New Details on Russia's Mysterious Missile Disaster Suggest a Nuclear Reactor Blew Up
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August 28, 2019 - by Ryan Pickrell for businessinsider.com
Nils Bohmer, a Norwegian nuclear-safety expert, told The Barents Observer that "the presence of decay products like barium and strontium is coming from a nuclear chain reaction," adding that it was evidence that it "was a nuclear reactor that exploded."
- Russia's state weather agency said on Monday that a cloud of inert radioactive gases that swept across a Russian town earlier this month was produced by fast-decaying radioactive isotopes released by an explosion at the Nyonoksa testing range.
- Though Russia's explanations for what occurred have varied, the blast has been tied to a failed missile test.
- A Norwegian nuclear expert told The Barents Observer that these isotopes — of strontium, barium, and lanthanum — were caused by a "nuclear chain reaction," saying it was evidence that it "was a nuclear reactor that exploded."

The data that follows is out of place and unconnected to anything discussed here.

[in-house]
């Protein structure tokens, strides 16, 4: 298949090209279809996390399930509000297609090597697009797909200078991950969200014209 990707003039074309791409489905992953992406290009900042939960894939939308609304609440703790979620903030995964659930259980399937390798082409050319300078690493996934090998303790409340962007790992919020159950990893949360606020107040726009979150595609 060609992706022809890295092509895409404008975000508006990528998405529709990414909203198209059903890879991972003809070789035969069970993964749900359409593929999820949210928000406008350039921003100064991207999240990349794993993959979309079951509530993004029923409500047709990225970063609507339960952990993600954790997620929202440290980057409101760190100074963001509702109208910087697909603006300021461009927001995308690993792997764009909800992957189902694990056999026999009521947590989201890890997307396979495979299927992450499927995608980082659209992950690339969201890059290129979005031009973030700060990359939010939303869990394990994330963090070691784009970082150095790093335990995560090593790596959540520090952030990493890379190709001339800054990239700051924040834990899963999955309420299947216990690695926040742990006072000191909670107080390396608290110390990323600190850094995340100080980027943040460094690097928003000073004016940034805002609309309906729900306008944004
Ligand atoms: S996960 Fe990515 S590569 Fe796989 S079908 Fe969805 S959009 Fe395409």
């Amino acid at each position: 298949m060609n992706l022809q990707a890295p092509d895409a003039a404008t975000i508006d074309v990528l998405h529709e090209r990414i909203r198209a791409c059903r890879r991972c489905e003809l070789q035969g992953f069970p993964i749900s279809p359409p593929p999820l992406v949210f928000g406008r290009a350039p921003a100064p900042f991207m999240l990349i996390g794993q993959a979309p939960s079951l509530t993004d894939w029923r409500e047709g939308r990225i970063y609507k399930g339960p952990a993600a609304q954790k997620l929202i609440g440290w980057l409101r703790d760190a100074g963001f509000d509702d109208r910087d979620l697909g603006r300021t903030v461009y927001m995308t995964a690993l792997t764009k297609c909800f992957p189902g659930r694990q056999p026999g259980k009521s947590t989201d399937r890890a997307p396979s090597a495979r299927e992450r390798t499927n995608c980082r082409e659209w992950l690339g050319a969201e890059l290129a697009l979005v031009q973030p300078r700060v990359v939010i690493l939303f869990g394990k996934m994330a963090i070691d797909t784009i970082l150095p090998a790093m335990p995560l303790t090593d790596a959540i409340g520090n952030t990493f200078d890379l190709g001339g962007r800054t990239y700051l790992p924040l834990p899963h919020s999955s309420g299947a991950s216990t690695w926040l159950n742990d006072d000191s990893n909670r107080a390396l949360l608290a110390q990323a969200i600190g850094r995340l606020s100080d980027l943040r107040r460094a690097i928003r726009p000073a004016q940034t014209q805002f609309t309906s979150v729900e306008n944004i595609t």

- US experts and intelligence officials suspect that the failed weapons test involved the 9M730 Burevestnik nuclear-powered cruise missile, a superweapon that NATO calls the SSC-X-9 Skyfall.
A mysterious explosion at a Russian weapons testing site earlier this month released various radioactive isotopes, creating a cloud of radioactive gases that swept across a nearby town, the country's state weather agency said Monday, and experts said the mixture removes all doubt about what blew up.
The deadly August 8 blast at the Nyonoksa military weapons testing range released a handful of rapidly...
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